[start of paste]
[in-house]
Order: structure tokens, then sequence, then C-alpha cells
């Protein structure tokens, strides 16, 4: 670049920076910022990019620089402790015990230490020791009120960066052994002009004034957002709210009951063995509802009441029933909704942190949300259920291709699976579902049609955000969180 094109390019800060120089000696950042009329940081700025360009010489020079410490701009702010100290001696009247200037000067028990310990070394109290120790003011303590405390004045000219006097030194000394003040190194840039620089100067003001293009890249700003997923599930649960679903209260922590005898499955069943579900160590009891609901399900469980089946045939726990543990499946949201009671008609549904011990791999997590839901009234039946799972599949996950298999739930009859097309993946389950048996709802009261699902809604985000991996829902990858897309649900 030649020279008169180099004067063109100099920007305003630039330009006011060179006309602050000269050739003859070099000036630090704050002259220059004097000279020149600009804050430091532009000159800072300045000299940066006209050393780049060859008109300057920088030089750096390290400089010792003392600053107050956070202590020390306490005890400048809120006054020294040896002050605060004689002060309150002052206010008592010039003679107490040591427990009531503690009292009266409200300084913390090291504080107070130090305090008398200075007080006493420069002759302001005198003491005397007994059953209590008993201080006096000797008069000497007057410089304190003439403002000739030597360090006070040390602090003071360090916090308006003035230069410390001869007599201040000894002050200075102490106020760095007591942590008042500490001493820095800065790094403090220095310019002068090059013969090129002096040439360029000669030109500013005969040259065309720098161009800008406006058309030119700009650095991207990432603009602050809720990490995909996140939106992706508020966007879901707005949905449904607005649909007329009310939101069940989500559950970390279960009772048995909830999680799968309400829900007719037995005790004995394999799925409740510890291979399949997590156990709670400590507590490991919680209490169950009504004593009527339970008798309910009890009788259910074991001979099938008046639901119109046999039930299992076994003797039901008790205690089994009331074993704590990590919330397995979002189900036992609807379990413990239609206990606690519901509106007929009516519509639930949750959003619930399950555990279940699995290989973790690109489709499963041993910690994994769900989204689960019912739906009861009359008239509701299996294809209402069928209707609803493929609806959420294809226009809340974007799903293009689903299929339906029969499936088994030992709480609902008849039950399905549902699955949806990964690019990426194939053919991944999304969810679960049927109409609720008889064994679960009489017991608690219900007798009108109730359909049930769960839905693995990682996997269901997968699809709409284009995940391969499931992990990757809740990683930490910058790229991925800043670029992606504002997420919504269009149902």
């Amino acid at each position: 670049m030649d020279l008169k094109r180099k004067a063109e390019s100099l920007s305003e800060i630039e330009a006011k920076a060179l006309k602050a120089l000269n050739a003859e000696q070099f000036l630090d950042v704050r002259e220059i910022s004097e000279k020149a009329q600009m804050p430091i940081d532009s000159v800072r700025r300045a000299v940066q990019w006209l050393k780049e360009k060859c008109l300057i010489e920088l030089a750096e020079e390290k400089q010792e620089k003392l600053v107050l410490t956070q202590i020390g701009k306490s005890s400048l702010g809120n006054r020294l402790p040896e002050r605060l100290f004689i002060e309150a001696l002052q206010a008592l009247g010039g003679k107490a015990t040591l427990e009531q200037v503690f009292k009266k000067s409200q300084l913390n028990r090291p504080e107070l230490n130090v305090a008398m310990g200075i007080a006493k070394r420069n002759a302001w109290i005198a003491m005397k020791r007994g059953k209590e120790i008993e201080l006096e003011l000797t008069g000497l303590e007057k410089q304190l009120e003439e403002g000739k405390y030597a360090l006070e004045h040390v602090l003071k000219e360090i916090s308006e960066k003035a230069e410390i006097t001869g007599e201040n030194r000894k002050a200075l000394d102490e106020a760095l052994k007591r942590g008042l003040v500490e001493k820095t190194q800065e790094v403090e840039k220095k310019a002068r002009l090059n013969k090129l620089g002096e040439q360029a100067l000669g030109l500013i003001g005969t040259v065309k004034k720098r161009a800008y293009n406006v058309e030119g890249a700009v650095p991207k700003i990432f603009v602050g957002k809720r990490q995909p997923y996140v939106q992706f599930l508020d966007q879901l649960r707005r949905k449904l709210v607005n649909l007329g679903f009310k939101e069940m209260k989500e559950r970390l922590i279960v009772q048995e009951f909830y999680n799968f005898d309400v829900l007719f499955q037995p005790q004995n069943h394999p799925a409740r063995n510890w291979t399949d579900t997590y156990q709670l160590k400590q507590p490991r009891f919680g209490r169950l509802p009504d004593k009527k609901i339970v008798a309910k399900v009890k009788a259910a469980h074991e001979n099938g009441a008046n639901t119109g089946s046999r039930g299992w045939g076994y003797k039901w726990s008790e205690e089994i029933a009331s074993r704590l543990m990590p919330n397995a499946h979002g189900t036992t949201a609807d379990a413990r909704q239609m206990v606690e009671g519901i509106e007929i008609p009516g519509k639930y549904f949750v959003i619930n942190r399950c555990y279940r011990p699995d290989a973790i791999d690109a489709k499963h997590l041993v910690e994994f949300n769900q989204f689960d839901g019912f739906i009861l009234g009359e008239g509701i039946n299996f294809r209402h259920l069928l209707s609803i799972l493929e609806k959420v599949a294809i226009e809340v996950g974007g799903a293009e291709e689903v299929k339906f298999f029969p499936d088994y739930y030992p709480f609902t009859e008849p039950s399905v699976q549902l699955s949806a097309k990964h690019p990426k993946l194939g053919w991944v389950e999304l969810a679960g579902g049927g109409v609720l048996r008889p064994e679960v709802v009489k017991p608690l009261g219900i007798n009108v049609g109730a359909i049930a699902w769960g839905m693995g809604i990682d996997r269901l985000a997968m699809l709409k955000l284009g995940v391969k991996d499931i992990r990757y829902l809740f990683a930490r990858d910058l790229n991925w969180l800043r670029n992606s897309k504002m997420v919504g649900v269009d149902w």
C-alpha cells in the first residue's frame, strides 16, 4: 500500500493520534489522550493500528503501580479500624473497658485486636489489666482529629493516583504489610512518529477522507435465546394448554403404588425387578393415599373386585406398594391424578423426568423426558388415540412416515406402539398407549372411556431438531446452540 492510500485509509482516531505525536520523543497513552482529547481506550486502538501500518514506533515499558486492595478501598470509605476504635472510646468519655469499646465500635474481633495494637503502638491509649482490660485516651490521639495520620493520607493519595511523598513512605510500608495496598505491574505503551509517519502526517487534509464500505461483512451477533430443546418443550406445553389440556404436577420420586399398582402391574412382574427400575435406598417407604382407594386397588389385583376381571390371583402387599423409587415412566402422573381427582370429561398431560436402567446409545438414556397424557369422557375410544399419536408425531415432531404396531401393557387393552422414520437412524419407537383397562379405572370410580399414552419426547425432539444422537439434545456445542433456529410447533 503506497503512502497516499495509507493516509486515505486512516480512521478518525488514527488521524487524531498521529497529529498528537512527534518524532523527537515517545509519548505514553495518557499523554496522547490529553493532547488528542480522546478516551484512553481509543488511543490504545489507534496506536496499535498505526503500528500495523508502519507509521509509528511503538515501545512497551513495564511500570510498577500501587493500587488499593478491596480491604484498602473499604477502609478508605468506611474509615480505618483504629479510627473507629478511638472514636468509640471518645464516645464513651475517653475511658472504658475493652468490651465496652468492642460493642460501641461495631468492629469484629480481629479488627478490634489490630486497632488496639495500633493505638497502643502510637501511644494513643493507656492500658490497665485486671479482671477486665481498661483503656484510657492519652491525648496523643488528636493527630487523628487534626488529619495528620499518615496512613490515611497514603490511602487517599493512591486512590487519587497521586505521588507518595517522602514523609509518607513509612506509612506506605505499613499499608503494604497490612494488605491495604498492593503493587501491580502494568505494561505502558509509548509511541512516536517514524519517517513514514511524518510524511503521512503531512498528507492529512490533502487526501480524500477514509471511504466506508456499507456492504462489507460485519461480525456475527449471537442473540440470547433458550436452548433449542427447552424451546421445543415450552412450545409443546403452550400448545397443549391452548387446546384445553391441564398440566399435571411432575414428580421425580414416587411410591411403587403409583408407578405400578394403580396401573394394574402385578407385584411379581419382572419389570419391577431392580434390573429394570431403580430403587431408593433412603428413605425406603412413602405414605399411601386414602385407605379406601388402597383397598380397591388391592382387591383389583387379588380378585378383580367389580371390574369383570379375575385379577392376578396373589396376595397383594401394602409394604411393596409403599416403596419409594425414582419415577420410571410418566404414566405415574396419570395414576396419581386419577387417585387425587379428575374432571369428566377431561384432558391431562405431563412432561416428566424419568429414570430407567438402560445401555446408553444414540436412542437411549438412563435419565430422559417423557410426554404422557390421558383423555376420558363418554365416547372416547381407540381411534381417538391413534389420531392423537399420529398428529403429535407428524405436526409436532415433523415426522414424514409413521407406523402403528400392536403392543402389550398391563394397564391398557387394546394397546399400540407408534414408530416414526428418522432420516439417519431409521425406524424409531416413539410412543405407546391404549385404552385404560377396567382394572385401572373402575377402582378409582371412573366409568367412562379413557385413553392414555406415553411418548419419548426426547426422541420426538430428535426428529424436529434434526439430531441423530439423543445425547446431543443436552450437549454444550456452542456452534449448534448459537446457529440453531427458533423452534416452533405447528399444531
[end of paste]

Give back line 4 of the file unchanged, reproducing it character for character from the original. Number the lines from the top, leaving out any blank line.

């Amino acid at each position: 670049m030649d020279l008169k094109r180099k004067a063109e390019s100099l920007s305003e800060i630039e330009a006011k920076a060179l006309k602050a120089l000269n050739a003859e000696q070099f000036l630090d950042v704050r002259e220059i910022s004097e000279k020149a009329q600009m804050p430091i940081d532009s000159v800072r700025r300045a000299v940066q990019w006209l050393k780049e360009k060859c008109l300057i010489e920088l030089a750096e020079e390290k400089q010792e620089k003392l600053v107050l410490t956070q202590i020390g701009k306490s005890s400048l702010g809120n006054r020294l402790p040896e002050r605060l100290f004689i002060e309150a001696l002052q206010a008592l009247g010039g003679k107490a015990t040591l427990e009531q200037v503690f009292k009266k000067s409200q300084l913390n028990r090291p504080e107070l230490n130090v305090a008398m310990g200075i007080a006493k070394r420069n002759a302001w109290i005198a003491m005397k020791r007994g059953k209590e120790i008993e201080l006096e003011l000797t008069g000497l303590e007057k410089q304190l009120e003439e403002g000739k405390y030597a360090l006070e004045h040390v602090l003071k000219e360090i916090s308006e960066k003035a230069e410390i006097t001869g007599e201040n030194r000894k002050a200075l000394d102490e106020a760095l052994k007591r942590g008042l003040v500490e001493k820095t190194q800065e790094v403090e840039k220095k310019a002068r002009l090059n013969k090129l620089g002096e040439q360029a100067l000669g030109l500013i003001g005969t040259v065309k004034k720098r161009a800008y293009n406006v058309e030119g890249a700009v650095p991207k700003i990432f603009v602050g957002k809720r990490q995909p997923y996140v939106q992706f599930l508020d966007q879901l649960r707005r949905k449904l709210v607005n649909l007329g679903f009310k939101e069940m209260k989500e559950r970390l922590i279960v009772q048995e009951f909830y999680n799968f005898d309400v829900l007719f499955q037995p005790q004995n069943h394999p799925a409740r063995n510890w291979t399949d579900t997590y156990q709670l160590k400590q507590p490991r009891f919680g209490r169950l509802p009504d004593k009527k609901i339970v008798a309910k399900v009890k009788a259910a469980h074991e001979n099938g009441a008046n639901t119109g089946s046999r039930g299992w045939g076994y003797k039901w726990s008790e205690e089994i029933a009331s074993r704590l543990m990590p919330n397995a499946h979002g189900t036992t949201a609807d379990a413990r909704q239609m206990v606690e009671g519901i509106e007929i008609p009516g519509k639930y549904f949750v959003i619930n942190r399950c555990y279940r011990p699995d290989a973790i791999d690109a489709k499963h997590l041993v910690e994994f949300n769900q989204f689960d839901g019912f739906i009861l009234g009359e008239g509701i039946n299996f294809r209402h259920l069928l209707s609803i799972l493929e609806k959420v599949a294809i226009e809340v996950g974007g799903a293009e291709e689903v299929k339906f298999f029969p499936d088994y739930y030992p709480f609902t009859e008849p039950s399905v699976q549902l699955s949806a097309k990964h690019p990426k993946l194939g053919w991944v389950e999304l969810a679960g579902g049927g109409v609720l048996r008889p064994e679960v709802v009489k017991p608690l009261g219900i007798n009108v049609g109730a359909i049930a699902w769960g839905m693995g809604i990682d996997r269901l985000a997968m699809l709409k955000l284009g995940v391969k991996d499931i992990r990757y829902l809740f990683a930490r990858d910058l790229n991925w969180l800043r670029n992606s897309k504002m997420v919504g649900v269009d149902w």